Continuing from Grief and the Holidays – Part 1’s post that talked about allowing yourself to be “surprised by joy,” I also remember a tradition that some congregations have started offering their communities – A special service known as, “A Blue Christmas.” This is a worship service that helps acknowledge the pain and sorrow that is woven into the holiday season. It is a service that helps those who grieve, those for whom the holidays are difficult, come before God in community to express our broken hearts, our sense of overwhelming loss, as well as hear words of hope and encouragement and comfort – to know that we are not alone in our sorrow.
So today’s suggestions for helping to cope with the holidays in the midst of grief include:
Allowing yourself to feel the sadness that is there.
Our society often encourages us to hide our sense of sadness and sorrow, to act as if those feelings are not present. For one who is grieving the pain is always present – granted it will be felt at varying intensities, but it is there and can not be ignored. When we try to squelch or suppress painful feelings and memories, we also end up putting up a barrier that prevents us from fully experiencing other feelings, such a joy, peace, love and hope. When we do not allow ourselves to feel we offer ourselves and those around us a numbness that too easily looses touch with reality and the fullness of God’s love and healing.
One reason given to not acknowledging or feeling our sadness and pain is that it might cause us to cry – and sometimes in seemingly awkward situations, such as church or the grocery store; and many of us fear showing our tears in public places. This leads to my second invitation for today:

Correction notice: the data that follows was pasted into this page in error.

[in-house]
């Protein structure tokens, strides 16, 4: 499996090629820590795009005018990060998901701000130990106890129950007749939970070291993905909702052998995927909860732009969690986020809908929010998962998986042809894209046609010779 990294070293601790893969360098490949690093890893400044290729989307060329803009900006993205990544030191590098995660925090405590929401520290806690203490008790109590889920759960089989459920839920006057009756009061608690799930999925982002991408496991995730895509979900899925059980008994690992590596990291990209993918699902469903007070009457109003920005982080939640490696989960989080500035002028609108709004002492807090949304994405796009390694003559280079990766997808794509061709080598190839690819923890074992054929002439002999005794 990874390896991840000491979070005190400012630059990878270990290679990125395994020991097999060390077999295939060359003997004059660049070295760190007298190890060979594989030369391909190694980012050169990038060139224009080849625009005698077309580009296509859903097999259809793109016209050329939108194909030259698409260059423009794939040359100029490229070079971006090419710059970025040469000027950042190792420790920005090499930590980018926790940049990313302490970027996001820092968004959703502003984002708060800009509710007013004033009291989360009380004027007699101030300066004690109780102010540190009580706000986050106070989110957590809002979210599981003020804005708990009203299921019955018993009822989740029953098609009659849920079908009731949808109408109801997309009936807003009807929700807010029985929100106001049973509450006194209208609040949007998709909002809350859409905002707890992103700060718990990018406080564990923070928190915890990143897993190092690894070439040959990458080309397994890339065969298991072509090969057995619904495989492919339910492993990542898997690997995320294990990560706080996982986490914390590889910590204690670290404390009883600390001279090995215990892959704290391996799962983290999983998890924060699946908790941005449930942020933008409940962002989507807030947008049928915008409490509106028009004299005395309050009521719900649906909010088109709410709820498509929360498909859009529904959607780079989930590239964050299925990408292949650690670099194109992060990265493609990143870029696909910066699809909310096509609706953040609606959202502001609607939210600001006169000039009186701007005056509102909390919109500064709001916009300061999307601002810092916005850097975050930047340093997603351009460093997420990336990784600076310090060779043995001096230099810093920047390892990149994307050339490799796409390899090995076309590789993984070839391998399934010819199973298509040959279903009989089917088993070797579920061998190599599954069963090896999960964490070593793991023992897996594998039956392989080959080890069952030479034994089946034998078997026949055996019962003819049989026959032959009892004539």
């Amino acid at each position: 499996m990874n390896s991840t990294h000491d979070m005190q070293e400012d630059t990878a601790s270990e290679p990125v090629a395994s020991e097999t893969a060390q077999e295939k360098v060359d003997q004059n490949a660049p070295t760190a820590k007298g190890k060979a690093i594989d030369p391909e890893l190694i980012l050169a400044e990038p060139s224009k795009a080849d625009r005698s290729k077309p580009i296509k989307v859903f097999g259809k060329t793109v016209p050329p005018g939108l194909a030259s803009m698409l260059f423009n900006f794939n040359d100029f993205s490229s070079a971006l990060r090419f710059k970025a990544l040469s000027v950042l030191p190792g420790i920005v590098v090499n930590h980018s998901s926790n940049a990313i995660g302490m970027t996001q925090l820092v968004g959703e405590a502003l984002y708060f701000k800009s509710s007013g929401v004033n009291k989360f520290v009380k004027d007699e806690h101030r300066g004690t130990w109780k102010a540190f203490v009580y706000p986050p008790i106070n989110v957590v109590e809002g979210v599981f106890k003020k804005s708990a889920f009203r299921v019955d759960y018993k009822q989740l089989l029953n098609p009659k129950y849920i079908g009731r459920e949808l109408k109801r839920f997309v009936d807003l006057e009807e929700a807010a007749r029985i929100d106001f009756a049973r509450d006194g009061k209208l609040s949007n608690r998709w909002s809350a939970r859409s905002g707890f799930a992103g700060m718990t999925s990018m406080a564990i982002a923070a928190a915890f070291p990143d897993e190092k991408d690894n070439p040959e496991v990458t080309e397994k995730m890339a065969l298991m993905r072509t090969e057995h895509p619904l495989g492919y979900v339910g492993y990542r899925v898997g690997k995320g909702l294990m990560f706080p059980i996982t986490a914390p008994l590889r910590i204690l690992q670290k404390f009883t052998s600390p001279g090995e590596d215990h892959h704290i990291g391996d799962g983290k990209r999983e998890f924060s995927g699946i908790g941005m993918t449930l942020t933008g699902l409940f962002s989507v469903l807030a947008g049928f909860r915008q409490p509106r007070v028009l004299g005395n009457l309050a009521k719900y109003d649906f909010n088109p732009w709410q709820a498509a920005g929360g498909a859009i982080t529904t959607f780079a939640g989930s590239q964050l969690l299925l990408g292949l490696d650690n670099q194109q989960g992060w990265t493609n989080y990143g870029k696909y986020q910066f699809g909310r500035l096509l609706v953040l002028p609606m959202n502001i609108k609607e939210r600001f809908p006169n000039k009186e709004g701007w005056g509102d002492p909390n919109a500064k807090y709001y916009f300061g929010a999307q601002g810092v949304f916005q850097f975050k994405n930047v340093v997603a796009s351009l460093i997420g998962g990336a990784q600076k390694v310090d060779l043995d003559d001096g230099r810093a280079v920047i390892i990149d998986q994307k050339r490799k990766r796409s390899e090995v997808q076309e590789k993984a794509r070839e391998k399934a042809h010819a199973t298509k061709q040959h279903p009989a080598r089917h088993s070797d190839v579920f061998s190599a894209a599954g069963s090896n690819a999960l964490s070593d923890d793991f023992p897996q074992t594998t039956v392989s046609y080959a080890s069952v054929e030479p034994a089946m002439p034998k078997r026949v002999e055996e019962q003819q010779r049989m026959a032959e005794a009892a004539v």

Allow yourself and those with you to cry.
Tears are built in cleansing agents, a way of releasing and ridding toxins from our body. There have even been scientific studies done on the chemical make up of tears. Tears that are shed as a result of grief or other traumatic event have a higher level of toxins than do tears from something like cutting an onion. So when we do not allow ourselves or others to cry, we are allowing unhealthy toxins to build up in our body – which can lead to illness.
This is not to say that crying is the only way to show grief, or said in another way – if you do not cry that you are not grieving. The point here is to not feel guilty or embarrassed when you are with someone and they start to cry, or you start to cry – what is needed is compassion and presence, not condemnation. Who knows, you might even find yourself moved to tears, as Jesus was when he first saw Martha’s tears after her brother Lazarus died.
Tears can be cleansing and exhausting, so be gentle with yourself and those around you. You might even discover that you are crying and laughing at the same time. The grief journey is filled with emotions – emotions that God created within us to FEEL and express. Services such as The Blue Christmas, remind us that our sadness is not the only feeling that is present – but we will never know this if we don’t allow ourselves to feel and embrace the plethora of emotions.
Believe me, I know none of this is easy – this is one of the reasons Grieving Hearts is here – so that you will know that you are not alone on this journey and there is hope.
As always, I am holding you in the healing light of God’s love…